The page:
A very interesting thing on Kauai is how common anti-GMO signs are. I don’t recall seeing those 18 months ago when we were here. Good for Kauai if they can eventually get this through. I am not completely opposed to genetics in foodstuffs but I do want to know when they are present and I want farmers to be able to use their own seeds.
How much is your privacy worth? About five bucks.
“[T]he representative consumer is willing to make a one-time payment for each app of $2.28 to conceal their browser history, $4.05 to conceal their list of contacts, $1.19 to conceal their location, $1.75 to conceal their phone’s identification number, and $3.58 to conceal the contents of their text messages. The consumer is also willing to pay $2.12 to eliminate advertising.”
Ooh look, more lazy and crappy reporting… The authors of this study ask people how they would spend their money… which is about as useful as asking people about their diets.
Quick question: if people would pay $5 for privacy, why aren’t they flocking to Path? Or any of the other services that actually offer this (heck, email worked!) Answer: because in fact the deal isn’t that simple nor do people actually do what they tell researchers they will.
Argh… in this season of bogus “Facebook is dead to teens” studies can we get one skeptical news agency to poke holes in this crap?
Amazon’s best-selling holiday items reveal the American id
Roberto A. Ferdman, qz.com
Amazon just wrapped up a successful holiday shopping season. It sold 36.8 million items on Cyber Monday alone, or 426 items per second.
The company also revealed the most popular holiday purchases in a range of categories. So…
Good to see Fitbit do so well during the holiday season. Could it mean people are going to get healthier this year? Nah, but still good to see fitness gadgets doing well.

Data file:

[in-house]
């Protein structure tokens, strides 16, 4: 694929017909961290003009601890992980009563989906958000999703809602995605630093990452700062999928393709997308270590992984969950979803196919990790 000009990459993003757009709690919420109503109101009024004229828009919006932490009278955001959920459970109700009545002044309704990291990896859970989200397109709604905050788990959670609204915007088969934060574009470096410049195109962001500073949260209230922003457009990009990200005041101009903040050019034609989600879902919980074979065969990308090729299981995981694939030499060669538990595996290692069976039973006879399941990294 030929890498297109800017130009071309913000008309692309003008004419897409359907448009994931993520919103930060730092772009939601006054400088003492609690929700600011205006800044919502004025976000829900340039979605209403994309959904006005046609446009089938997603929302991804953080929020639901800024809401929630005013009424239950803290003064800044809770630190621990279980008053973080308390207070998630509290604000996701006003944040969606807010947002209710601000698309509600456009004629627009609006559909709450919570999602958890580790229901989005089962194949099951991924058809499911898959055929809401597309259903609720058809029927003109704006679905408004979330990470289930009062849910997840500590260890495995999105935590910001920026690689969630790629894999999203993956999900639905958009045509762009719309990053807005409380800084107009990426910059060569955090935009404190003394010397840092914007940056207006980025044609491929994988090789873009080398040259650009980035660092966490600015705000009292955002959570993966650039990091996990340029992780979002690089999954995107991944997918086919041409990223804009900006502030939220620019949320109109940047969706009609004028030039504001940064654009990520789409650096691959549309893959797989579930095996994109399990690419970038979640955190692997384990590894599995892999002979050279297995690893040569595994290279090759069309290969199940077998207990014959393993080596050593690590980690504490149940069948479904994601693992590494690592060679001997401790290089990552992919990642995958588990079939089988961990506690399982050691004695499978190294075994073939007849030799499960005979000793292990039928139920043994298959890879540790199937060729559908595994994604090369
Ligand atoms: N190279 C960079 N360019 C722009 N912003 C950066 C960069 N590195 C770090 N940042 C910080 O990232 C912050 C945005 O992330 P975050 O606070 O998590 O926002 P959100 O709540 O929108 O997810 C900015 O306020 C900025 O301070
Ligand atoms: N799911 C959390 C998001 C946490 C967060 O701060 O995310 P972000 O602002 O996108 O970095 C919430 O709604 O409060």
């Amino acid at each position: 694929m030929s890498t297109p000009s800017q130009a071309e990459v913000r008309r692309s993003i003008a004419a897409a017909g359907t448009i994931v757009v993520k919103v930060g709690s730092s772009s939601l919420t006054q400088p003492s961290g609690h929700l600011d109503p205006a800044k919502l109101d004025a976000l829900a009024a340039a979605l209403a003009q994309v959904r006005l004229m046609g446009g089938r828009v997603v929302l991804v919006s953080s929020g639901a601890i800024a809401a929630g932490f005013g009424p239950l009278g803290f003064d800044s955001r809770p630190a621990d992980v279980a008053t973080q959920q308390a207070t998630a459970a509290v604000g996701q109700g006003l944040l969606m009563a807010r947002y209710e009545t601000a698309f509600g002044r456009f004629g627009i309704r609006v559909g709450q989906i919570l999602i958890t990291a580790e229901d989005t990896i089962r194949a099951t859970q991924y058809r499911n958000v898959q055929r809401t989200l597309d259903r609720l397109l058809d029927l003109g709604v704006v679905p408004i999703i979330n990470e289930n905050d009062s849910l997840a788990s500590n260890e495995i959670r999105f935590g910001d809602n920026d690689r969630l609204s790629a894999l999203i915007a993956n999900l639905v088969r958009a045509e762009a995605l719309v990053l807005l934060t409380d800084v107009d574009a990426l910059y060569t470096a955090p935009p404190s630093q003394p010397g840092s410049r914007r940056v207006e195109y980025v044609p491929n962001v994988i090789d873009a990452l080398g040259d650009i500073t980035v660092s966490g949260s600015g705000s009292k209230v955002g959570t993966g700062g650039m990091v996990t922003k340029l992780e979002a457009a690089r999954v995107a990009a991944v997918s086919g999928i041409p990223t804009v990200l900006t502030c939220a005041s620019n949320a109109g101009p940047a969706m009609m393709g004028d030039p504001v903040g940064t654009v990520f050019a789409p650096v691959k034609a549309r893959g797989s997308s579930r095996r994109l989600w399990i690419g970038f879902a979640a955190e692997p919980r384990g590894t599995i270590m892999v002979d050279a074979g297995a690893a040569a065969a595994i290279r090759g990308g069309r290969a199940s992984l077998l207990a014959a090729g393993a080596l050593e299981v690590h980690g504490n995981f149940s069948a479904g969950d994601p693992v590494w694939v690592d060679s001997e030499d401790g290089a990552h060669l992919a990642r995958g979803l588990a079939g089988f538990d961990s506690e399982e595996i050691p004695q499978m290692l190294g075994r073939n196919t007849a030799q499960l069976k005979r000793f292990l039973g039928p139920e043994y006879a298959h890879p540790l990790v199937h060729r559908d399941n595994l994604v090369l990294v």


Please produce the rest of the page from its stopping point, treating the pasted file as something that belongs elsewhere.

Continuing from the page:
Utilities Feeling Rooftop Solar Heat Start Fighting Back
Mark Chediak, Christopher Martin and Ken Wells, bloomberg.com
If you wonder why America’s utilities are rattled by the explosive growth in rooftop solar – and are pushing back – William Walker has a story for you.
Yes indeed… cheap, clean, renewable energy… being fought against by the utility companies. As they say, look for the money:
“e. APS and its backers spent $3.7 million on an ad campaign while solar advocates mustered $350,000. Lobbyists, hired-gun activists and pollsters all waded into the fray, with ads that took on the appearance of a negative electoral campaign.”
We’ve been trying all sorts of messaging apps lately. Path is the new attempt. Why? We’re a mixed family (Android and iOS:) so iMessage doesn’t work. We also have a mix of tablets, phones, laptops and I want messaging in sync between all of them.
Next up will be Twitter but somehow that doesn’t feel right.
Others? – at Wainiha – See on Path.
Tonynet Explorer: The Best Way to Cook Bacon
We eat a lot of bacon in my family. And Tony’s way of cooking it is still just the best. The bacon is that nice fried goodness, cleanup is no hassle.
The secret to not having a mess? You need wide aluminum foil, single sheet. If you overlap the foil the grease will seep through to the pan.